Even if Williamson blows out his knee, he’ll still be a top-five pick and will sign a huge shoe contract. This doesn’t mean Williamson should keep playing. It means he should do whatever is right for him at this point in his life.

And what he wants, apparently, is the same thing Jack Hughes wants: to make the most of this year, before everything changes, before he has teammates who are 15 years older than he is and so much money that some of them will be jealous. Amateur sports on the collegiate level may be illogical and maybe even kind of gross, but they also have value. There is a reason some likely first-round picks return to school, and many outgoing senior football players play in bowl games that the rest of us have declared meaningless. You only get to be young once.

Williamson and Hughes will make a lot of money and compete on a higher level. But this is their last chance to play on a team they chose, with teammates their age who all chose to be there, too.

Just as Williamson wants to win a national championship, Hughes has a goal: he wants to win the U-18 world championship. He is playing with as many as seven other first-round picks. It’s the end of the beginning for all of them. They will never have a year like this again.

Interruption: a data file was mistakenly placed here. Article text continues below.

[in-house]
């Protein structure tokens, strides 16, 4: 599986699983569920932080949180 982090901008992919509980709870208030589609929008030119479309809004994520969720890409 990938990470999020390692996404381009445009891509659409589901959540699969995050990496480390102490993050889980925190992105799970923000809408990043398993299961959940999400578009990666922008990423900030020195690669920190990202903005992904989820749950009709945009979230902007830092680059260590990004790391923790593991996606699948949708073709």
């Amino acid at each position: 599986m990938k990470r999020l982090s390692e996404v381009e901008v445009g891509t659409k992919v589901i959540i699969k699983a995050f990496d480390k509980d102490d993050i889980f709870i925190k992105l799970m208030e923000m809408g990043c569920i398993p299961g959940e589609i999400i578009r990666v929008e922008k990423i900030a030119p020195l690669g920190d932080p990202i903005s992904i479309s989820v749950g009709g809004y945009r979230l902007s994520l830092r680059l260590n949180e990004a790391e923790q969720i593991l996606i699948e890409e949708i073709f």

“We’re all the same age, we’re all going through draft year together and we have a really good team,” Hughes says. “It’s been a lot of fun.”

Last fall, when the NHL season started, Hughes found himself checking the standings every week. Elite draft prospects tend to read the standings like the rest of us read restaurant bills: from the bottom up. Now, he says: “I really don’t (look). I have kind of an understanding of who is near the bottom of the barrel, but all I got to do is worry about me and keep playing. The first month I was probably just thinking about the draft too much. For me I had to dial in and just think, ‘This is my last year of playing with these guys. I should enjoy each and every moment, every practice, every game.’”

Hughes injured his ankle this winter, after he had seemingly solidified himself as the best prospect in this draft. Staying away drove him a little nuts. He was so happy to return. He has a championship to chase, skills to improve, and friendships that have already been forged.

“It’s my last year playing here at the program, playing with all my best buddies, because then we go our separate ways,” Hughes said.

When we first pick up a stick or a ball or a glove, we are all amateurs. A miniscule percentage of us will ever get paid to play a sport. Hughes considers himself very lucky to be one of those. He is looking forward to playing in the NHL.

But he does not want to skip ahead.

Hughes has heard the Zion debate. But ask him what Zion should do, and he says, “I have no clue. He’s in a different ballpark than any of us. It’s up to him. I could see him coming back, but I could also see him sitting out the year.”

The NHL and NBA lotteries will help shape the lives of Zion Williamson and Jack Hughes. But maybe you can understand why they are enjoying this time. There is more to life than waiting to see wins the lottery.